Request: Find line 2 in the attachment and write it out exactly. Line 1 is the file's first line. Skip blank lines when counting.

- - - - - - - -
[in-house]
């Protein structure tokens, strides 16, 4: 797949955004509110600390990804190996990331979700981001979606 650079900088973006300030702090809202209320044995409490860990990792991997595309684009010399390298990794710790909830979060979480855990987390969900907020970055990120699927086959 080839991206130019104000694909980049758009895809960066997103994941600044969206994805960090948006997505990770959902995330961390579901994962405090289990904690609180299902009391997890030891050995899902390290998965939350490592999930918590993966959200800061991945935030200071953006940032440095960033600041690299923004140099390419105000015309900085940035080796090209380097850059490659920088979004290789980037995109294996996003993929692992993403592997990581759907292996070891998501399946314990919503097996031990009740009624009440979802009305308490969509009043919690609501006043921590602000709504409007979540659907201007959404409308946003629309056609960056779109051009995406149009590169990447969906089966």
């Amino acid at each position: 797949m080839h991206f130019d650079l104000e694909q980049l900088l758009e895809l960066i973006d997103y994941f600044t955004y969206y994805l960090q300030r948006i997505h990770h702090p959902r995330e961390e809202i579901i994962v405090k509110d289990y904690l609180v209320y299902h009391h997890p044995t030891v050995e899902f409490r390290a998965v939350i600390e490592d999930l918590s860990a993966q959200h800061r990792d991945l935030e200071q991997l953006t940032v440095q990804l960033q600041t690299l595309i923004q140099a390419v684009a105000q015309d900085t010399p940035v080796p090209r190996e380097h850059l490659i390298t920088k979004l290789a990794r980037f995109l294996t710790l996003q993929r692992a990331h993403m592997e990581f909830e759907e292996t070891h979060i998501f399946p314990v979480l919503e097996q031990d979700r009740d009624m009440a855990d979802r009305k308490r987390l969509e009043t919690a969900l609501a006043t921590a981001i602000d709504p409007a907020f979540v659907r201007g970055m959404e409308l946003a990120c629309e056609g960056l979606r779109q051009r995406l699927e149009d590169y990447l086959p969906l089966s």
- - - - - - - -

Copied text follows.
């Protein structure tokens, strides 16, 4: 797949955004509110600390990804190996990331979700981001979606 650079900088973006300030702090809202209320044995409490860990990792991997595309684009010399390298990794710790909830979060979480855990987390969900907020970055990120699927086959 080839991206130019104000694909980049758009895809960066997103994941600044969206994805960090948006997505990770959902995330961390579901994962405090289990904690609180299902009391997890030891050995899902390290998965939350490592999930918590993966959200800061991945935030200071953006940032440095960033600041690299923004140099390419105000015309900085940035080796090209380097850059490659920088979004290789980037995109294996996003993929692992993403592997990581759907292996070891998501399946314990919503097996031990009740009624009440979802009305308490969509009043919690609501006043921590602000709504409007979540659907201007959404409308946003629309056609960056779109051009995406149009590169990447969906089966």